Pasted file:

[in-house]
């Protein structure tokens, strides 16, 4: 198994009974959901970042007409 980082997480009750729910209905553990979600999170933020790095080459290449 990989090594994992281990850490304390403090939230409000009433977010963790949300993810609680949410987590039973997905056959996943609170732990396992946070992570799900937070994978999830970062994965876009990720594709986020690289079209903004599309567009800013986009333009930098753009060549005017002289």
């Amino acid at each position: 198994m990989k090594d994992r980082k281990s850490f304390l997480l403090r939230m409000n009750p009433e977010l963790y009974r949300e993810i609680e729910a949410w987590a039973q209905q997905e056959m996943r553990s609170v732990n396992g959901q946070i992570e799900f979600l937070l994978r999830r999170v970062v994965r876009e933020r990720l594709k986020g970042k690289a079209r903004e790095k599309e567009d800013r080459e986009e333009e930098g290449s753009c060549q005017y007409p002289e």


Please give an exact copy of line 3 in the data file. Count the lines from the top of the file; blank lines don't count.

């Amino acid at each position: 198994m990989k090594d994992r980082k281990s850490f304390l997480l403090r939230m409000n009750p009433e977010l963790y009974r949300e993810i609680e729910a949410w987590a039973q209905q997905e056959m996943r553990s609170v732990n396992g959901q946070i992570e799900f979600l937070l994978r999830r999170v970062v994965r876009e933020r990720l594709k986020g970042k690289a079209r903004e790095k599309e567009d800013r080459e986009e333009e930098g290449s753009c060549q005017y007409p002289e």